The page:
Share your knowledge about transportation design
Twentieth-century transportation design is a new area of collecting and research for the MFA, and for historians of art and design in general. This makes researching these pieces great fun, but there are cases where visitors to the exhibition know the answers that have eluded curators. We asked visitors to share their knowledge and help us learn more about these objects.
Here are some updates to “Planes, Trains, and Automobiles: Selections from the Jean S. and Frederic A. Sharf Collection” contributed by visitors:
We asked and you answered! So many visitors responded to our request for help with one of the plane models that the gallery label will be updated with the following text:
Stuka dive bomber, 1930s or 1940s
When this show opened, we had no idea which plane this model represented, so we asked for help through our e-mail address PTAHelp@mfa.org. A certain amount of embarrassment quickly followed, for it seems that nearly everyone who visits the show recognizes it immediately as a German Stuka dive bomber. The Stuka was one of the key German planes of World War II and is shown here as if in the middle of a diving attack. We received dozens of e-mails, often of dazzling erudition—proof that it never hurts to ask! Thank you to all!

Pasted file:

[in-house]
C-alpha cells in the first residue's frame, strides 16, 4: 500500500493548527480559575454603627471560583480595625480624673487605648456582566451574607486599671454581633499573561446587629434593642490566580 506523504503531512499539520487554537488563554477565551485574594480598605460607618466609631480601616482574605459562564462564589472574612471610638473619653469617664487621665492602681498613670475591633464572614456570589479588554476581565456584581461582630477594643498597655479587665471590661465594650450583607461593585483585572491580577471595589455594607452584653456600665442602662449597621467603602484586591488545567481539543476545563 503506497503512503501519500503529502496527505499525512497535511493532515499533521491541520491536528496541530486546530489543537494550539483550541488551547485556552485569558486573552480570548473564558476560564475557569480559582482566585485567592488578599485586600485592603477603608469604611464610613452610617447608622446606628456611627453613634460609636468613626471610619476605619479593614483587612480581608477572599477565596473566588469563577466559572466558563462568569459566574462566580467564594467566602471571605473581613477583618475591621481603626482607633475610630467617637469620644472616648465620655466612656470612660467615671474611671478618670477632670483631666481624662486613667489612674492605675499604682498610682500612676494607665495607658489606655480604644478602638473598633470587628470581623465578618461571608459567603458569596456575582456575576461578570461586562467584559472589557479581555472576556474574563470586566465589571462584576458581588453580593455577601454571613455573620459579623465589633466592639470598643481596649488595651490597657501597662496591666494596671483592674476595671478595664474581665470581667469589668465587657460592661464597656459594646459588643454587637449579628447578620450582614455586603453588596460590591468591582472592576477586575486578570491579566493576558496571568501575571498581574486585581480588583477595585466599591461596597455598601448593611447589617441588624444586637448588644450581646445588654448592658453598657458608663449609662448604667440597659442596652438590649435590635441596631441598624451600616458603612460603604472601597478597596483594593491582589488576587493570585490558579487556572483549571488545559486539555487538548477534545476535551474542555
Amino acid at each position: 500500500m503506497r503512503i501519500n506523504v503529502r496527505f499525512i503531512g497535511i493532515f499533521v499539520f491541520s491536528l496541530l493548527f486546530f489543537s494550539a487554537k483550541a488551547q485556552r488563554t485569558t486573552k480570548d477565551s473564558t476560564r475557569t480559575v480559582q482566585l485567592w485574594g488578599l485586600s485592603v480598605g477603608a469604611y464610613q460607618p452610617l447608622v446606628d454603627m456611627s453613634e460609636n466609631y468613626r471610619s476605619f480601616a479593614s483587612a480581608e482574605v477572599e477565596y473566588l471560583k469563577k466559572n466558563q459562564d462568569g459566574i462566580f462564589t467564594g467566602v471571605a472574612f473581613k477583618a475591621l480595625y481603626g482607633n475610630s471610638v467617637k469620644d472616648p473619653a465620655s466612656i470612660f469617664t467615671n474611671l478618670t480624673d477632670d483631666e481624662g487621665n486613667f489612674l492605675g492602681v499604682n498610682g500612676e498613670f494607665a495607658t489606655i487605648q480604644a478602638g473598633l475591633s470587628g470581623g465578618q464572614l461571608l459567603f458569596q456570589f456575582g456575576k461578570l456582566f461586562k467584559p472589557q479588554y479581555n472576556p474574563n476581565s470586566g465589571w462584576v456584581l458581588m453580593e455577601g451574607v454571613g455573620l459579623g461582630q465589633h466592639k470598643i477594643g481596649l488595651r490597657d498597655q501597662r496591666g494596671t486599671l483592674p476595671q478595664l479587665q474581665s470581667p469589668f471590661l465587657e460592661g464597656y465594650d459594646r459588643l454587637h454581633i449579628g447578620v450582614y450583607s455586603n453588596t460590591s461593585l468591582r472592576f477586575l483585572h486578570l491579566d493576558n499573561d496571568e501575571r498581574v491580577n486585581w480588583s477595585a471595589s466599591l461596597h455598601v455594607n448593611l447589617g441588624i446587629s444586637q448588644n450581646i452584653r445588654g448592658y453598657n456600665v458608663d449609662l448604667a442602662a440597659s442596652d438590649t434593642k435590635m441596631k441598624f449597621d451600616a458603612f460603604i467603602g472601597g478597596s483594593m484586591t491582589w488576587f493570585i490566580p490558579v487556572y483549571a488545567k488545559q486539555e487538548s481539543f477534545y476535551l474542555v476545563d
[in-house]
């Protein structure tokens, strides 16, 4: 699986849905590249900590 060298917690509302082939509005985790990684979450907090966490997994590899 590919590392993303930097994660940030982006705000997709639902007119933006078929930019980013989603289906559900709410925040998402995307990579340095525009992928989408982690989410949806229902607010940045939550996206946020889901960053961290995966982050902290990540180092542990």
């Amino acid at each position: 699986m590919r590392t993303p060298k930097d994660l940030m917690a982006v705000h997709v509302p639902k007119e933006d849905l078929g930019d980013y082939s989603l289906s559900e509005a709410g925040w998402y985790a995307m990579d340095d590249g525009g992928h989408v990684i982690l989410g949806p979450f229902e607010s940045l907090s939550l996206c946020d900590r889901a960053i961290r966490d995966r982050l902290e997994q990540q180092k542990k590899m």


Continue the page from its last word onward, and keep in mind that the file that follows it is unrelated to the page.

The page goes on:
The first plane I ever flew in was a TWA Lockheed Constellation from Boston to LaGuardia in 1958. It was big and dirty and it shook your teeth. What a thrill.
Thanks to the careful readers who have pointed out that the Burlington Zephyr’s famous run was “dawn to dusk,” not dust!
The “Airomobile” prototype model from 1936 reminded me of Buckminster Fuller’s “Dymaxion Car” from around 1933.